Business lessons from April Fool’s Day pranks

Posted by Phil Murray 30 March 2018 12:57 PM

April 1st has long been associated with pranks and fooling around. It is said to have come from the changing calendar as different rulers tries to impose their own ideas on how the year was structured. However this has arisen, it is now linked to hoaxes and a bit of fun, with the BBC being a major contributor in the UK. But, there are some vital lessons for business in all of this. Thinking about how you can look ahead to avoid a possible prank can also give you some business lessons to take forward. Here are our top tips –

Always take a look around the next corner april_confusion_april_fools_day_stickers-r8c794d9e89cf4125881dd026a4b3e5d6_v9wf3_8byvr_324.jpg

A prank can hit you when you are not expecting it. The next corner you walk around could be filled with danger for your business too. That is why planning is an essential part of being in business. There are some useful tools such as SWOT and PESTLE analyses that will help you to at least think about what might happen to your business.

Think and plan ahead so you have the resources to deal with what might come. You don’t need to stay awake at night worrying about these things. Just have an idea of what you might do if they arise. That is why working with a strategic partner such as Harlands is so important. We have vast experience in helping business to forecast and be ready for what the world throws at them. Get in touch to find out more.

Look behind the curtain

The things that are hidden to you may be blatantly obvious to others. Your customers and competitors may see all these things that you don’t. That is why staying in touch with the market and a constant diet of research are the tools that will help you and your business move in the right direction with this.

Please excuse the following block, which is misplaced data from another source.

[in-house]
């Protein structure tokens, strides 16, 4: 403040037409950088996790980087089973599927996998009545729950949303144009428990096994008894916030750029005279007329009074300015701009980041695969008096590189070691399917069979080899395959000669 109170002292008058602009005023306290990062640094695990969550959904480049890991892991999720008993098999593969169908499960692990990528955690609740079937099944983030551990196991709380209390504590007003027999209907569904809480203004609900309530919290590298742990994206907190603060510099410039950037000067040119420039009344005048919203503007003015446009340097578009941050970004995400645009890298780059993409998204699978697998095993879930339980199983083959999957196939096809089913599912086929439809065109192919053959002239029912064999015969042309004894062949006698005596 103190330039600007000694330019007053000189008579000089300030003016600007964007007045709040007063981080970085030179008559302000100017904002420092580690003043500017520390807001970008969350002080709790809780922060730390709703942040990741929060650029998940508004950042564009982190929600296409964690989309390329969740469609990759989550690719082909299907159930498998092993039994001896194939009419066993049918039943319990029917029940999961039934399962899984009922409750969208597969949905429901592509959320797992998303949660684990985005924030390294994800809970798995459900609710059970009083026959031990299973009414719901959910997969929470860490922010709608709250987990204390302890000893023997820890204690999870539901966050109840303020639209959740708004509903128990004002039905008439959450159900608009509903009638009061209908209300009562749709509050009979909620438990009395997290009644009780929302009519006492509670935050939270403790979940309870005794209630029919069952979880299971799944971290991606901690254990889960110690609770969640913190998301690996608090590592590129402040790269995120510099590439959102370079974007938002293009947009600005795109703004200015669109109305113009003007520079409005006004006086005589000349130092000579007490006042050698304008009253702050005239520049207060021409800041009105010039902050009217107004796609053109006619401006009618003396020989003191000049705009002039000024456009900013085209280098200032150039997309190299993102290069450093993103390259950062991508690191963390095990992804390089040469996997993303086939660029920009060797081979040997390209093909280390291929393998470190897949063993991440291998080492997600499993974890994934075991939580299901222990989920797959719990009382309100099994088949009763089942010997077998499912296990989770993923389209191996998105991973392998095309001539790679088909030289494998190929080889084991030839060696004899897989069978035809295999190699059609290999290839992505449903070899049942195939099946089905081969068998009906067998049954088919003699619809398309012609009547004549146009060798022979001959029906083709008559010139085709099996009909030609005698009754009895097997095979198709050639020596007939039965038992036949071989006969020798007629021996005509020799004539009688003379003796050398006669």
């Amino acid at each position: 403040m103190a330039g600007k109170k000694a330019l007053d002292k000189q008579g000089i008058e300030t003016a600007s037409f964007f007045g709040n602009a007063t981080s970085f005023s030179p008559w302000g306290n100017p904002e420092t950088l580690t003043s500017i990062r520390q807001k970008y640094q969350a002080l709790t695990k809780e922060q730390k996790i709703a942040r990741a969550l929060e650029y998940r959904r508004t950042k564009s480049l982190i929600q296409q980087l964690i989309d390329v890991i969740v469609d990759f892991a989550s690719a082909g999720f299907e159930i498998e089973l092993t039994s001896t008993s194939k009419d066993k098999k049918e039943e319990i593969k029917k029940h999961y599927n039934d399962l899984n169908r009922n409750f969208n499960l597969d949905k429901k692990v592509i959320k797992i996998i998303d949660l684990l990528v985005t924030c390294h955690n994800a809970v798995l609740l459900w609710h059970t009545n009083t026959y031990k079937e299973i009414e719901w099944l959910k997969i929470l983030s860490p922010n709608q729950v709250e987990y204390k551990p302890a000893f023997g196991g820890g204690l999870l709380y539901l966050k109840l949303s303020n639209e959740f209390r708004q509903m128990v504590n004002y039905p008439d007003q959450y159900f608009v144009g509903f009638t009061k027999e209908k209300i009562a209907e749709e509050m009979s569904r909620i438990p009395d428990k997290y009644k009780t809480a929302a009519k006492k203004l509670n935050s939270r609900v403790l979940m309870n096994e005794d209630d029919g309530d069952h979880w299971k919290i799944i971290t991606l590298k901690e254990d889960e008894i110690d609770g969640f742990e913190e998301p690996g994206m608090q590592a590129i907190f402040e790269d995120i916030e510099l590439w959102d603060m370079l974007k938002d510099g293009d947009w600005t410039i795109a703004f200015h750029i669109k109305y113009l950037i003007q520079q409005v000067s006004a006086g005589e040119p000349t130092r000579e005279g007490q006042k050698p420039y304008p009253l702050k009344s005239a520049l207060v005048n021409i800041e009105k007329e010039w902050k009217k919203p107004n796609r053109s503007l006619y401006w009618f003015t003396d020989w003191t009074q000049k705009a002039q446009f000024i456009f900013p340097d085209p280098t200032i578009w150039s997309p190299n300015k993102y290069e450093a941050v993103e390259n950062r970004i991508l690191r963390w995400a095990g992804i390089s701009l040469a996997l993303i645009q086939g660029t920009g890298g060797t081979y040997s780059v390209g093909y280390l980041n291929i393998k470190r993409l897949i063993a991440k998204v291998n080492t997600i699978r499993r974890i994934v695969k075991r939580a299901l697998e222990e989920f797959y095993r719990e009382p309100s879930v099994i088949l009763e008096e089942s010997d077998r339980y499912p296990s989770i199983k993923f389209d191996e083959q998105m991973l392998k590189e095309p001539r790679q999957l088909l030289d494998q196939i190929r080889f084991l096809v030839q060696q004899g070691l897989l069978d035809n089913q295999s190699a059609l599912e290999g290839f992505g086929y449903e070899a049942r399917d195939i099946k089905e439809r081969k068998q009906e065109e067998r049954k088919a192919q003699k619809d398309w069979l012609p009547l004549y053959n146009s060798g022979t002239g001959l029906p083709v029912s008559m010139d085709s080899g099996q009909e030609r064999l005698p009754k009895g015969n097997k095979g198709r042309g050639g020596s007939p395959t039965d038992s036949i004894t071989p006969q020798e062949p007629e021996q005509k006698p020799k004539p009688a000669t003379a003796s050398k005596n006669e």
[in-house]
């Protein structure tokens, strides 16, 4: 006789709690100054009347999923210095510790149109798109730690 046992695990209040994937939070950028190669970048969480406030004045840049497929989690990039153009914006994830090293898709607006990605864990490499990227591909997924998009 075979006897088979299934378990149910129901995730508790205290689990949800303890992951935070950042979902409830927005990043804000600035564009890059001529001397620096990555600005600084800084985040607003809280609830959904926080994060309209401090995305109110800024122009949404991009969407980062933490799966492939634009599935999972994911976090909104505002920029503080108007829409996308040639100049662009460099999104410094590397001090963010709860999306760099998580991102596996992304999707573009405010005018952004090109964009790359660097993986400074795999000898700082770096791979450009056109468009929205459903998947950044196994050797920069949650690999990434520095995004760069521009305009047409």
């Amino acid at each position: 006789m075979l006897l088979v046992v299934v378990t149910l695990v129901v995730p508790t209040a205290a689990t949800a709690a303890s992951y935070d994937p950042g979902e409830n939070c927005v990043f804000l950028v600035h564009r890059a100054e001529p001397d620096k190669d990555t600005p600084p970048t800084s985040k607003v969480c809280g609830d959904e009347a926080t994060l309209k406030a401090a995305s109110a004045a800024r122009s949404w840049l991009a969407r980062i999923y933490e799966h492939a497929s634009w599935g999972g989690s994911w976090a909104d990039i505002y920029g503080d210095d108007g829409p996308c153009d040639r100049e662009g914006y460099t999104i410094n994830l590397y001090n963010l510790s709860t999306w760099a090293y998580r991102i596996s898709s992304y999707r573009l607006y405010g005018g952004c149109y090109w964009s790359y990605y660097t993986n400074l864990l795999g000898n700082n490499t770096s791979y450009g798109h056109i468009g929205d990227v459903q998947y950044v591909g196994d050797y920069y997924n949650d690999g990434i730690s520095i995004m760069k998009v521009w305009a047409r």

Research helps you understand what is going on and develops the way you work. If you carry out research and development in your business, then there are some strong government incentives that can deliver a considerable sum of cash back to your business. It is called R&D tax credits and we have been helping companies claim this back for a number of years, with a 100% success rate. Ask our specialist team for help and guidance in this area today and we will let you know where you stand.

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Always have a spare stapler 

One of the most memorable pranks of recent years is the stapler inside jelly played in The Office. It summed up the relationship between the two characters, Tim and Gareth. And this can happen in your business. One day you may reach for a stapler and find that it isn’t where you expected it to be.

Being a responsive and adaptable business owner means that all of this changes for the better. We need to be able to move with demand, react to customers and often lead the market. Waiting for your stapler to be cleaned from jelly can lead to someone else stealing customers or market share that you thought was yours. Think about how you can move on with your business even if there are some setbacks and you will be set for the future.

Technology plays a major part gettyimages-657572914.jpg

When April 1st comes around, you may find that there are pranks at just about every turn of your life. And when you trawl the internet, this can multiply exponentially. It can be best to react to nothing on the morning of April Fool’s Day in the hope that you don’t accidentally trip over someone’s prank. This can be embarrassing personally, but professionally there can be a lot more to lose.

Information rules our world, but not all the information you find will either be useful to you, or even true for that matter. The internet may be filled with advice that you think may help your business, but you should do more research to ensure it is fit for purpose. Predictions and ideas are far more reliable when they are backed up with results. You should always look to hear testimonials and, if possible, speak to the clients of people who are telling you they can help.

Don’t be an April Fool with your business!

Topics: Business Owner